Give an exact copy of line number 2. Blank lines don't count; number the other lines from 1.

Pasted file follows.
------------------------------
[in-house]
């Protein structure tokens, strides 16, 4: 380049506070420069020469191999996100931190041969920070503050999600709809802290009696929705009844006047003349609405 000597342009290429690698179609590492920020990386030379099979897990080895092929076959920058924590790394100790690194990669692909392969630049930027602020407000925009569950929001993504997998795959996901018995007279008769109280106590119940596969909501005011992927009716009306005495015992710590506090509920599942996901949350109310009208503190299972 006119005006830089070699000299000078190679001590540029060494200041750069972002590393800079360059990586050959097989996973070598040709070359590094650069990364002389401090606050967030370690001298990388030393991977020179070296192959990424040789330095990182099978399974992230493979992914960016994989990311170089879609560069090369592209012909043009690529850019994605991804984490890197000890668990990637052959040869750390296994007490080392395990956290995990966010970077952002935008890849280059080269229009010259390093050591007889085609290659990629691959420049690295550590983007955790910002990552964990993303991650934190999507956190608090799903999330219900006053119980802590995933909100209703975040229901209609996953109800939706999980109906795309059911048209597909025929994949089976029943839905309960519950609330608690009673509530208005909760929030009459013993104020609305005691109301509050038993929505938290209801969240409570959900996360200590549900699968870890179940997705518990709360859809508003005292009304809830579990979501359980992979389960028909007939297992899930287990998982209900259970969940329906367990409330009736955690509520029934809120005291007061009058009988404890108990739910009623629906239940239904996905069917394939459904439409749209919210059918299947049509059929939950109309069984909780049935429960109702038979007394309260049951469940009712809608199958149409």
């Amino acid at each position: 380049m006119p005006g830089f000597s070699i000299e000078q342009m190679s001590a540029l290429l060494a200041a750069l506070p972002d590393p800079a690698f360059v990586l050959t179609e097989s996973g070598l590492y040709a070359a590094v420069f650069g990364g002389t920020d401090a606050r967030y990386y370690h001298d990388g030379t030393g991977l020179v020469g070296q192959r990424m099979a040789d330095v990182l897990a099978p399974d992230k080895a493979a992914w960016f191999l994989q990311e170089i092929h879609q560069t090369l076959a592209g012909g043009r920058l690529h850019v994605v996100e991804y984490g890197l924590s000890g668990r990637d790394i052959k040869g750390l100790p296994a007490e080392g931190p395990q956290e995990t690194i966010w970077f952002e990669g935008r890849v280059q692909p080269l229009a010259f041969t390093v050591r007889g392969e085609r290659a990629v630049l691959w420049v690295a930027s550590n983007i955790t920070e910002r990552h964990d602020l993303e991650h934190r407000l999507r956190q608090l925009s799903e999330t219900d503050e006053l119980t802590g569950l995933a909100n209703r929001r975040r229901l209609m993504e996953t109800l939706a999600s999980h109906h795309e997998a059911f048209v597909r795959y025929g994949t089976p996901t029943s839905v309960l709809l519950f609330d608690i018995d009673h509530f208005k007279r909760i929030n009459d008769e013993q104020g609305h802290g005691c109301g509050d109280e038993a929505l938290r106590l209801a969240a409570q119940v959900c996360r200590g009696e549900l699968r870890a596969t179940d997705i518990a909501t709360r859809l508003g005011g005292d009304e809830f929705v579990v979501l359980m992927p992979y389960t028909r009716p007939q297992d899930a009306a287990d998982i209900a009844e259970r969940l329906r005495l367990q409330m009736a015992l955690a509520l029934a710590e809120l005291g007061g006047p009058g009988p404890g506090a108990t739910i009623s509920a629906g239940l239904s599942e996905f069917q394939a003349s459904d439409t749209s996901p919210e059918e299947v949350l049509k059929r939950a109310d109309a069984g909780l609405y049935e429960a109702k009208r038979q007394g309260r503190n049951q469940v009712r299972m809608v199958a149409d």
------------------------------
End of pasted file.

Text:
């Protein structure tokens, strides 16, 4: 380049506070420069020469191999996100931190041969920070503050999600709809802290009696929705009844006047003349609405 000597342009290429690698179609590492920020990386030379099979897990080895092929076959920058924590790394100790690194990669692909392969630049930027602020407000925009569950929001993504997998795959996901018995007279008769109280106590119940596969909501005011992927009716009306005495015992710590506090509920599942996901949350109310009208503190299972 006119005006830089070699000299000078190679001590540029060494200041750069972002590393800079360059990586050959097989996973070598040709070359590094650069990364002389401090606050967030370690001298990388030393991977020179070296192959990424040789330095990182099978399974992230493979992914960016994989990311170089879609560069090369592209012909043009690529850019994605991804984490890197000890668990990637052959040869750390296994007490080392395990956290995990966010970077952002935008890849280059080269229009010259390093050591007889085609290659990629691959420049690295550590983007955790910002990552964990993303991650934190999507956190608090799903999330219900006053119980802590995933909100209703975040229901209609996953109800939706999980109906795309059911048209597909025929994949089976029943839905309960519950609330608690009673509530208005909760929030009459013993104020609305005691109301509050038993929505938290209801969240409570959900996360200590549900699968870890179940997705518990709360859809508003005292009304809830579990979501359980992979389960028909007939297992899930287990998982209900259970969940329906367990409330009736955690509520029934809120005291007061009058009988404890108990739910009623629906239940239904996905069917394939459904439409749209919210059918299947049509059929939950109309069984909780049935429960109702038979007394309260049951469940009712809608199958149409």